late 14c., "thick, sweet liquid," from Old French sirop "sugared drink" (13c.), and perhaps from Italian siroppo, both from Arabic sharab "beverage, wine," literally "something drunk," from verb shariba "he drank" (compare sherbet). Spanish jarabe, jarope, Old Provençal eissarop are from Arabic; Italian sciroppo is via Medieval Latin sirupus. In English, formerly also sirup, sirop.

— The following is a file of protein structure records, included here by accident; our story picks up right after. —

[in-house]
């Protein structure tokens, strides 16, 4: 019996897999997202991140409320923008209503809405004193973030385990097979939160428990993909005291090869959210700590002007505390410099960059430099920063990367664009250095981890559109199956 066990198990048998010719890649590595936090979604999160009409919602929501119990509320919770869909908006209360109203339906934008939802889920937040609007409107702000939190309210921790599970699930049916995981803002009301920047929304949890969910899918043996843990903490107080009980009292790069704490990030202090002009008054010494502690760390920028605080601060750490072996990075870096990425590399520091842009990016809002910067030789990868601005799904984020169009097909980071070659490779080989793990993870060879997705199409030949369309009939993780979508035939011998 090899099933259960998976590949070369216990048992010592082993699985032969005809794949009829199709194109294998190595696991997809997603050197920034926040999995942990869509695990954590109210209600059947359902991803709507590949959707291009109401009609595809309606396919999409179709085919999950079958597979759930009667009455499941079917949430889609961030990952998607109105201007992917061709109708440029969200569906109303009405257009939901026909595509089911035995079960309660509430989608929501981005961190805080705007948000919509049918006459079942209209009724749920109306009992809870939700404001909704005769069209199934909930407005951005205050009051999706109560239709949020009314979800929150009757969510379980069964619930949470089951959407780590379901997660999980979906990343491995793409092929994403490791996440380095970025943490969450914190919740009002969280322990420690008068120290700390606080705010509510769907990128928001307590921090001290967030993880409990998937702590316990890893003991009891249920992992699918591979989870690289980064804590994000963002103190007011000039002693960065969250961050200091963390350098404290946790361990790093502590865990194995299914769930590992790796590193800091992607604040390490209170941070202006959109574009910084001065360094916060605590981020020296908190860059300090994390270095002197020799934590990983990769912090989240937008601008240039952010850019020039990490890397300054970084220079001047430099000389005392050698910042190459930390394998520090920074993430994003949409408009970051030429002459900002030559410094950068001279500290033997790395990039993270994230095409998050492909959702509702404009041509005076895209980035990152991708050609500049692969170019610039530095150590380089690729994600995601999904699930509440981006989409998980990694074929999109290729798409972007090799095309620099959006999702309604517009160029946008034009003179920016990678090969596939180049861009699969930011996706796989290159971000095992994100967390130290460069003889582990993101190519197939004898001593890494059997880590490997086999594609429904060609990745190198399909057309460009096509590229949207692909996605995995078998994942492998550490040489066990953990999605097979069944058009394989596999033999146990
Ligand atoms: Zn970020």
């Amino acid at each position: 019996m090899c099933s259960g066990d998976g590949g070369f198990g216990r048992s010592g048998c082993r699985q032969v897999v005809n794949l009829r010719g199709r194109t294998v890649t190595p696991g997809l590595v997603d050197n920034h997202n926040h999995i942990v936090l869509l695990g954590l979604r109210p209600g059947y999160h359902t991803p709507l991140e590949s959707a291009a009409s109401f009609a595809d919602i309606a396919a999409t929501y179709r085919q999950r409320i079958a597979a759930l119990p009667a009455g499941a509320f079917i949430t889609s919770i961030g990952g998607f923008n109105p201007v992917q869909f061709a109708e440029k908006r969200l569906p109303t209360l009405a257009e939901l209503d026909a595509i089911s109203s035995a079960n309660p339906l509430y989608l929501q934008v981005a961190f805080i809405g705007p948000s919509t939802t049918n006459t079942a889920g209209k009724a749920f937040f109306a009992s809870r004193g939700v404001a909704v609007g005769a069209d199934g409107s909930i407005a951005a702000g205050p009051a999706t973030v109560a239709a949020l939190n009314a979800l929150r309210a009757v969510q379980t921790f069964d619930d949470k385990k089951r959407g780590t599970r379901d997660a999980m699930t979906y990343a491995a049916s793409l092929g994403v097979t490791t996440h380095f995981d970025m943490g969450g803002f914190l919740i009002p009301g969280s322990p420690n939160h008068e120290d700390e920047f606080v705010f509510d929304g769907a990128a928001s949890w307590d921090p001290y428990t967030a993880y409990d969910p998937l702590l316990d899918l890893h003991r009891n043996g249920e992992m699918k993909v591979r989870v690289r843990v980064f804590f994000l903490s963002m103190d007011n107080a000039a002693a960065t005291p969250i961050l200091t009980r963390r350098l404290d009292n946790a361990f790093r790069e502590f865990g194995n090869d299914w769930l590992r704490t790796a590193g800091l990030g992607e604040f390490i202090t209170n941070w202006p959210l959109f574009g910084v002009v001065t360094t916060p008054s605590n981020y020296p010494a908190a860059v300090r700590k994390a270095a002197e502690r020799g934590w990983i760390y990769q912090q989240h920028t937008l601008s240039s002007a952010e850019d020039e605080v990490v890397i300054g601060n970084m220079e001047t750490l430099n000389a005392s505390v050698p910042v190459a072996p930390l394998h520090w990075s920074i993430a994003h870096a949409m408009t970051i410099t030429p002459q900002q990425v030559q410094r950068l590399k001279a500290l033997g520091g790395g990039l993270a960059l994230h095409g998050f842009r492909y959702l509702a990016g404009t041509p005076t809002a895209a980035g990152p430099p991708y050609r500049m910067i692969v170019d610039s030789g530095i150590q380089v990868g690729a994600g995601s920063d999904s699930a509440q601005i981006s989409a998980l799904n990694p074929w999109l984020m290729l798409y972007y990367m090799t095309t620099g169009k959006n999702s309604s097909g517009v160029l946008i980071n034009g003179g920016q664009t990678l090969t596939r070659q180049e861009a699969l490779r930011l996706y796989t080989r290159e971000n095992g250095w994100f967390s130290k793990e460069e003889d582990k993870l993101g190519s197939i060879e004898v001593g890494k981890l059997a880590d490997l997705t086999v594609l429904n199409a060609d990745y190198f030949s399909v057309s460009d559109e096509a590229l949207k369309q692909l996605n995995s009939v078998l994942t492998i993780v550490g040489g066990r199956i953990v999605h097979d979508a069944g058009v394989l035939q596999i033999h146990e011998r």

suffix in pet proper names (such as Johnny, Kitty), first recorded in Scottish c. 1400; according to OED it became frequent in English 15c.-16c. Extension to surnames seems to date from c. 1940. Use with common nouns seems to have begun in Scottish with laddie (1546) and become popular in English due to Burns' poems, but the same formation appears to be represented much earlier in baby and puppy.